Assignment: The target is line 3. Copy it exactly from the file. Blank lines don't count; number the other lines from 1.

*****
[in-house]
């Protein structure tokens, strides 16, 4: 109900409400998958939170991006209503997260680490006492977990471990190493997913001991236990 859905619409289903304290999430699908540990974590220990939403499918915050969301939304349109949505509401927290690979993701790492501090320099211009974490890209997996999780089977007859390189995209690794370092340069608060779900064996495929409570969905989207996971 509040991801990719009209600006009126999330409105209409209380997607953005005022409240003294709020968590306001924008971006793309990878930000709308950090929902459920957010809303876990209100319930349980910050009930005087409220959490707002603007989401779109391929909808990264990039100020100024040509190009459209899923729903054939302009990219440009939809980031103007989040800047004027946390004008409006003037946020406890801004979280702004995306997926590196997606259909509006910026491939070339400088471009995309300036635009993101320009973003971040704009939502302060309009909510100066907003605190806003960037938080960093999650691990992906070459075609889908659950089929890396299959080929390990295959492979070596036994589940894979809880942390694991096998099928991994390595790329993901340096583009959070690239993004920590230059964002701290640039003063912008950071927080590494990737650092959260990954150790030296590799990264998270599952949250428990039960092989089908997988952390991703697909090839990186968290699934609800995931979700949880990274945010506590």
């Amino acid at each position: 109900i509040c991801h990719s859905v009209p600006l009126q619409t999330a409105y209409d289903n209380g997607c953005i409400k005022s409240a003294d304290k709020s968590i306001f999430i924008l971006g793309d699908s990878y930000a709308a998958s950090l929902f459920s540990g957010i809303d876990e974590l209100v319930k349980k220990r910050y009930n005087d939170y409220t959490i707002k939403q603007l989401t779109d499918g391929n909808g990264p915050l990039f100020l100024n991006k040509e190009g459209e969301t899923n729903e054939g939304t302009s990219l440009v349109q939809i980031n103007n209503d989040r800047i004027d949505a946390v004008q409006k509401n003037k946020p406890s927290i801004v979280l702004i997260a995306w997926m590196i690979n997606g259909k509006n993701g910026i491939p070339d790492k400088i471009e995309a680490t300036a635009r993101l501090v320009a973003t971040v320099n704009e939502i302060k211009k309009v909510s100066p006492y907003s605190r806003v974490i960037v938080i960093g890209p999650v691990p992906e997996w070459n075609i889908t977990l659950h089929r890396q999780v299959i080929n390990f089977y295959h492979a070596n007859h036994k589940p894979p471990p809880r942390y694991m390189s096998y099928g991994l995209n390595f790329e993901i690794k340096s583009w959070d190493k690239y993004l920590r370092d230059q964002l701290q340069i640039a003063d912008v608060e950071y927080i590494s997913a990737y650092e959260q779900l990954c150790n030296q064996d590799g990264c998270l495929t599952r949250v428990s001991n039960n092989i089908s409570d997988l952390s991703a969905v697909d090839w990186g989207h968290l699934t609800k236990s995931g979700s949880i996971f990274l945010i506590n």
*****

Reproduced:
């Amino acid at each position: 109900i509040c991801h990719s859905v009209p600006l009126q619409t999330a409105y209409d289903n209380g997607c953005i409400k005022s409240a003294d304290k709020s968590i306001f999430i924008l971006g793309d699908s990878y930000a709308a998958s950090l929902f459920s540990g957010i809303d876990e974590l209100v319930k349980k220990r910050y009930n005087d939170y409220t959490i707002k939403q603007l989401t779109d499918g391929n909808g990264p915050l990039f100020l100024n991006k040509e190009g459209e969301t899923n729903e054939g939304t302009s990219l440009v349109q939809i980031n103007n209503d989040r800047i004027d949505a946390v004008q409006k509401n003037k946020p406890s927290i801004v979280l702004i997260a995306w997926m590196i690979n997606g259909k509006n993701g910026i491939p070339d790492k400088i471009e995309a680490t300036a635009r993101l501090v320009a973003t971040v320099n704009e939502i302060k211009k309009v909510s100066p006492y907003s605190r806003v974490i960037v938080i960093g890209p999650v691990p992906e997996w070459n075609i889908t977990l659950h089929r890396q999780v299959i080929n390990f089977y295959h492979a070596n007859h036994k589940p894979p471990p809880r942390y694991m390189s096998y099928g991994l995209n390595f790329e993901i690794k340096s583009w959070d190493k690239y993004l920590r370092d230059q964002l701290q340069i640039a003063d912008v608060e950071y927080i590494s997913a990737y650092e959260q779900l990954c150790n030296q064996d590799g990264c998270l495929t599952r949250v428990s001991n039960n092989i089908s409570d997988l952390s991703a969905v697909d090839w990186g989207h968290l699934t609800k236990s995931g979700s949880i996971f990274l945010i506590n």